Why would an innocent person confess to a crime?

February 6, 2009 | By | 1 Reply More

Today I read a 2005 Scientific American article examining why so many innocent people confess to committing crimes.

The pages of legal history reveal many tragic miscarriages of justice involving innocent men and women who were prosecuted, wrongfully convicted, and sentenced to prison or to death. Opinions differ on prevalence rates, but it is clear that a disturbing number of cases have involved defendants who were convicted based only on false confessions that, at least in retrospect, could not have been true. Indeed, as in the case of the Central Park incident, disputed false confessions have convicted some people notwithstanding physical evidence to the contrary. As a result of technological advances in forensic DNA typing–which enables the review of past cases in which blood, hair, semen, skin, saliva or other biological material has been preserved–many new, high-profile wrongful convictions have surfaced in recent years, up to 157 in the U.S. alone at the time of this writing.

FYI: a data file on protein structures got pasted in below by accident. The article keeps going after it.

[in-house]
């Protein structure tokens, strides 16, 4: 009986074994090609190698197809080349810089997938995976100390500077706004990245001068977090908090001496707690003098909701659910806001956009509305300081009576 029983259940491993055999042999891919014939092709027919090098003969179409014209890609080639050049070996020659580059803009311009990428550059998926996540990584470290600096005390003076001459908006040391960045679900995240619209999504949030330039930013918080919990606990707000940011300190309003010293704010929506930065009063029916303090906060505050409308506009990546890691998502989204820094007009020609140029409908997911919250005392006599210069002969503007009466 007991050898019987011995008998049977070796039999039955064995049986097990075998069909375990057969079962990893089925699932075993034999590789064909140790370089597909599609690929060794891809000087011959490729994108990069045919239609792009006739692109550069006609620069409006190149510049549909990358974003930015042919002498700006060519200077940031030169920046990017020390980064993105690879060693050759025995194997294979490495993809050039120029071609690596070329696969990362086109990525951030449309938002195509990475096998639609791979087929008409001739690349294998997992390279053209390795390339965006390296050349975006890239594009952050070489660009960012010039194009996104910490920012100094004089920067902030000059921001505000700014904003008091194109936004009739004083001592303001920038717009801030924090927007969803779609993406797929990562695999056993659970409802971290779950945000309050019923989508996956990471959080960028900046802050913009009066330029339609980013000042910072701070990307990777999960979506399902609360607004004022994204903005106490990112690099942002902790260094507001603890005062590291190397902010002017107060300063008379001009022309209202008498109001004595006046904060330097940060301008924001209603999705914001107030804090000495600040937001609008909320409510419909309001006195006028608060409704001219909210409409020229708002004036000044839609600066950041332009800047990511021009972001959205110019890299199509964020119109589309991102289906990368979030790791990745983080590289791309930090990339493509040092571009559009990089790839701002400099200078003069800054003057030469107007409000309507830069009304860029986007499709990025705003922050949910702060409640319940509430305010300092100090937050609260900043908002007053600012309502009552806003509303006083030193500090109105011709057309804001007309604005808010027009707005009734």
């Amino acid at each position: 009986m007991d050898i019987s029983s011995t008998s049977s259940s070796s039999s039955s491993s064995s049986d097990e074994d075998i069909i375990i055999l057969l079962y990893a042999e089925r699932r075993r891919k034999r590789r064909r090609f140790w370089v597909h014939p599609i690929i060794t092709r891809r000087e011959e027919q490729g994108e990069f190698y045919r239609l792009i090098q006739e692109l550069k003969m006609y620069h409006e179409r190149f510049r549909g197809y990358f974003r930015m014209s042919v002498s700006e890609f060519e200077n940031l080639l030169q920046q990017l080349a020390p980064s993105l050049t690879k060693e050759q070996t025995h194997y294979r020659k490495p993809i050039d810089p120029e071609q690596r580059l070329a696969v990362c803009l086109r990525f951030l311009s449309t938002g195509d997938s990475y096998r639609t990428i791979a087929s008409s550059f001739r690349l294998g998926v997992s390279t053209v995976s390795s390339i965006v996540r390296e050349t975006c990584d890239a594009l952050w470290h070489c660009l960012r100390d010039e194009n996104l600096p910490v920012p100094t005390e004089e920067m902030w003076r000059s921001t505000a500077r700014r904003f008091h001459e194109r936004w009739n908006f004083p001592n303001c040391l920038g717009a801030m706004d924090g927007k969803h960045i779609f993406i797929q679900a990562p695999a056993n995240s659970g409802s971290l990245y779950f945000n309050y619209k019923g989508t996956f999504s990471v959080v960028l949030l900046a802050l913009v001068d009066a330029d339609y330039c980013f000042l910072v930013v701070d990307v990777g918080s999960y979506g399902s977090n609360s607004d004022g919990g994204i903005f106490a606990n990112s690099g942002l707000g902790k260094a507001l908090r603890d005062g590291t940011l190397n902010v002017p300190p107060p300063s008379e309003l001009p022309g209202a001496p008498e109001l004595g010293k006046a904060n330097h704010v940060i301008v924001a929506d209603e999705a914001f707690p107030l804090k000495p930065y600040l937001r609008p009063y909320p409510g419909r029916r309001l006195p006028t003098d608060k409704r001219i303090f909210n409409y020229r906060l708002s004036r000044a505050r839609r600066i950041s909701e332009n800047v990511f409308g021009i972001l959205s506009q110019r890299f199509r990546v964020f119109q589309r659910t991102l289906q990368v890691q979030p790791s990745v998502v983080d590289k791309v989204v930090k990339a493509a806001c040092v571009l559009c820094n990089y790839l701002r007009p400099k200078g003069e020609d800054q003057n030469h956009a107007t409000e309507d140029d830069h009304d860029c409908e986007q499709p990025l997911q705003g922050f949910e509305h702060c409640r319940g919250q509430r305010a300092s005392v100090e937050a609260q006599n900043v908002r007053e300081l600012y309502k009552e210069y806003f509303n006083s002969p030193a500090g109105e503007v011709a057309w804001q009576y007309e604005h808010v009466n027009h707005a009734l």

Typically 20 to 25 percent of DNA exonerations had false confessions in evidence. Why would an innocent person confess to a crime? A scan of the scientific literature reveals how a complex set of psychological factors comes into play . . . [One of those factors is the tendency] toward compliance or suggestibility in the face of two common interrogation tactics–the presentation of false incriminating evidence and the impression that giving a confession might bring leniency. In short, sometimes people confess because it seems like the only way out of a terrible situation.

According to this Scientific American article, the rate of confessions is surprisingly high.  In the U.S., for example, suspects

confess at a rate around 42 percent, whereas in England the figure is closer to 60 percent. In Japan, where few restraints are placed on police interrogations and where social norms favor confession as a response to the shame brought by transgression, more than 90 percent of suspects confess.

False confessions appear to be a major cause of improper convictions.  According to Project Innocence, innocent defendants made incriminating statements, delivered outright confessions or pled guilty “in 25% of DNA exoneration cases.”  The mission statement of Project Innocence is to: